If you were to never wash your hands and kill those germs, the potential for disease transmission would presumably be quite high as well. These diseases could make Hegseth and/or the people he comes into contact with extremely ill, and that’s no laughing matter.
2. Practicing proper sanitation not only benefits you – it can mean life or death for immunocompromised individuals.
Engaging in good sanitary practices is an important way to avoid contracting diseases and keep yourself healthy. However, what some folks like Hegseth may not consider is how much of an impact their sanitary practices can have on others.
In the original “Fox and Friends” segment, Hegseth joked that he was becoming “immune” to all the bacteria by not washing his hands. While this might not technically be true, what Hegseth fails to consider here is that the germs on his hands don’t only affect him. Those germs could easily be transferred to someone with a weaker immune system through a handshake or by touching the same doorknob.
There are many people who find it especially difficult to avoid the transmission of germs due to health conditions that result in a weakened or compromised immune system. For instance, some people could have an immunodeficiency that disrupts the body’s ability to defend itself, while others may be on medications that weaken the immune system, such as immunosuppressants or chemotherapy.
When the body’s defenses are lowered, getting sick can be dangerous. What might be a routine illness for the average healthy person could turn serious or even fatal for someone with health complications and a weakened immune system. Mighty contributor Lindsay Karp explains:
We chronic illness warriors weren’t always as frightened of germs as we are today, now that our bodies don’t know how to recoup like we once did. For many of us, our diseases flare when we catch a viral or bacterial infection, and it may take weeks or months to get back to where we were.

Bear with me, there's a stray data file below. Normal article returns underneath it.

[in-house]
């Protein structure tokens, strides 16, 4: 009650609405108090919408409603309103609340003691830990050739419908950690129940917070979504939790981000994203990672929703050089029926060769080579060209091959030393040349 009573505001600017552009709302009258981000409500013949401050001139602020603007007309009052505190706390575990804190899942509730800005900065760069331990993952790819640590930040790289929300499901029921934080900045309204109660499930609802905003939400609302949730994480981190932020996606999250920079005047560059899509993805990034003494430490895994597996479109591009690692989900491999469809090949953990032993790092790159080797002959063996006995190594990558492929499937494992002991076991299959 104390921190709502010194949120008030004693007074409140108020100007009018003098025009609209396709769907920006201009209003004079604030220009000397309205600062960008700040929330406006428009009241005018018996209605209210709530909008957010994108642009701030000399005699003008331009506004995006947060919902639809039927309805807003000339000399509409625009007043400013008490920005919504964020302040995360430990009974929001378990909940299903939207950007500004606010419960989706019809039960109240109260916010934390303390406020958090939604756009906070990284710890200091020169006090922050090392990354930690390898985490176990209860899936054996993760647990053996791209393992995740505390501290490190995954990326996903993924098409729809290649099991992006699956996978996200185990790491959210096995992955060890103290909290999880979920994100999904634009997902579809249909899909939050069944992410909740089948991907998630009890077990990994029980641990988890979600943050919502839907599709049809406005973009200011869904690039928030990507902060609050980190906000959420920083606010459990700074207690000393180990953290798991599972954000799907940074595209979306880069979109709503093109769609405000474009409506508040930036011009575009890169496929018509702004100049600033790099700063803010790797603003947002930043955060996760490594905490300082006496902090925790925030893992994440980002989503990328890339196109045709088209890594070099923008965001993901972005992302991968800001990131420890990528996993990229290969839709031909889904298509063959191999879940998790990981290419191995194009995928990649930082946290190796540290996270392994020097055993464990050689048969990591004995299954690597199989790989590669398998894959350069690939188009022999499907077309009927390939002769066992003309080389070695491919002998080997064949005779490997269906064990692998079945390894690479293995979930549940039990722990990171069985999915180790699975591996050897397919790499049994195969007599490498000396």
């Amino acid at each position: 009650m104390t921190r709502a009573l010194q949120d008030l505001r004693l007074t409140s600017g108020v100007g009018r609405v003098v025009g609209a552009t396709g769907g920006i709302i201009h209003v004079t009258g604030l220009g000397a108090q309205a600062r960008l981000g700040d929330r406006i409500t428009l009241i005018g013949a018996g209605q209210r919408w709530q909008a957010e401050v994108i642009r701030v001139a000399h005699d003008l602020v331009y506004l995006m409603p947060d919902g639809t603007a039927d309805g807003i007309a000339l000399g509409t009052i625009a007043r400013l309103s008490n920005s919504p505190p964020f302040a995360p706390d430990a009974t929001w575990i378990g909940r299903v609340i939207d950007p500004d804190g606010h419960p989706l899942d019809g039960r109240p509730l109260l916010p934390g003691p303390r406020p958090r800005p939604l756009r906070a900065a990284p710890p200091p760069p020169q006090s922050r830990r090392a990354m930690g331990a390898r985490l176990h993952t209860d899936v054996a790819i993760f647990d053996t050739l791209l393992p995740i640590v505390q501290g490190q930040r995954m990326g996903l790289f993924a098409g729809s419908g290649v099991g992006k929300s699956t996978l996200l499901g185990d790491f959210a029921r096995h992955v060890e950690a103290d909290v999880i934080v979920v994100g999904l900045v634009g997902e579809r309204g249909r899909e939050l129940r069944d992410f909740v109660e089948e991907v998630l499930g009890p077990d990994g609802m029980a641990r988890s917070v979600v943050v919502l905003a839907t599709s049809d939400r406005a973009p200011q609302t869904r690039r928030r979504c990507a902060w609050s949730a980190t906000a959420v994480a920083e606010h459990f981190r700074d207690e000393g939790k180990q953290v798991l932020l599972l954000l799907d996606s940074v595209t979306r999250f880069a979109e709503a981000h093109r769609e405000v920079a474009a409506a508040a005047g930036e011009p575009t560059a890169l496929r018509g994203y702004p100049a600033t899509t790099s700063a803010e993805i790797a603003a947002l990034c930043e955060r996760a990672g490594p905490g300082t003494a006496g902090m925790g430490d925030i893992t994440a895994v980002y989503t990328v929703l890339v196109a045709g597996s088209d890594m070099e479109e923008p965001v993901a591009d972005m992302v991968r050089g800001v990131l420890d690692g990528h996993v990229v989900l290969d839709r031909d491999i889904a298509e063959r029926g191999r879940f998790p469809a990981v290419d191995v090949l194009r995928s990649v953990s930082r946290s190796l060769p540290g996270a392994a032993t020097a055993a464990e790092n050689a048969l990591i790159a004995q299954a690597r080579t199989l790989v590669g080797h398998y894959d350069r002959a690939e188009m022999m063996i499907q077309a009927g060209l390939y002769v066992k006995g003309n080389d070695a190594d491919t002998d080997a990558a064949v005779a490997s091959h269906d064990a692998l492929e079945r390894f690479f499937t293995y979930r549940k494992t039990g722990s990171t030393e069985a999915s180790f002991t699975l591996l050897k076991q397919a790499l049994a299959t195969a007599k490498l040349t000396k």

We did not choose to become chronically ill, we did not choose to be placed on immunosuppressive medication and we certainly did not choose to be in contact with your germs. But if you know someone like me, stay away from them. We’re not “crazy.” We’re not germaphobic. We’re simply trying to stay afloat in a body that can’t operate at full capacity.
Hegseth mocks people for walking around with Purell in their pockets and sanitizing “19,000 times a day as if that’s going to save their life.” But what he fails to realize is that, for some people, these sanitation practices could very well be the difference between life and death.
3. It’s not OK to mock or judge people who practice thorough hygiene and sanitation, whatever the reason may be.
Ultimately, it seems like Hegseth’s “joke” was aimed at people who practice thorough cleanliness. This so-called “cultural commentary” is not just lacking humor or cleverness, despite its packaging as a joke; there is simply no good reason to poke fun at people for practicing basic hygiene.
Maybe, as mentioned above, a person has a health condition that weakens their immune system, meaning they have to take extra precautions when it comes to avoiding germs. Perhaps an individual has obsessive-compulsive disorder (OCD) that manifests through handwashing or cleaning. Or maybe a person simply doesn’t want to get sick or get others sick, so they do their best to practice thorough cleanliness.
Hegseth doesn’t understand why people “overreact” to germs or why they take his jokes about germs so seriously. What I don’t understand is why it’s funny to joke about habits that could put people’s lives at risk, then mock those same people.
Handwashing is simple, and it’s something most of us probably don’t think about most days – but that doesn’t mean it’s not essential. Before joking about and trivializing basic hygiene, please consider just how much of an impact this utility has on people’s lives.
Screenshot via video from Aaron Rupar’s Twitter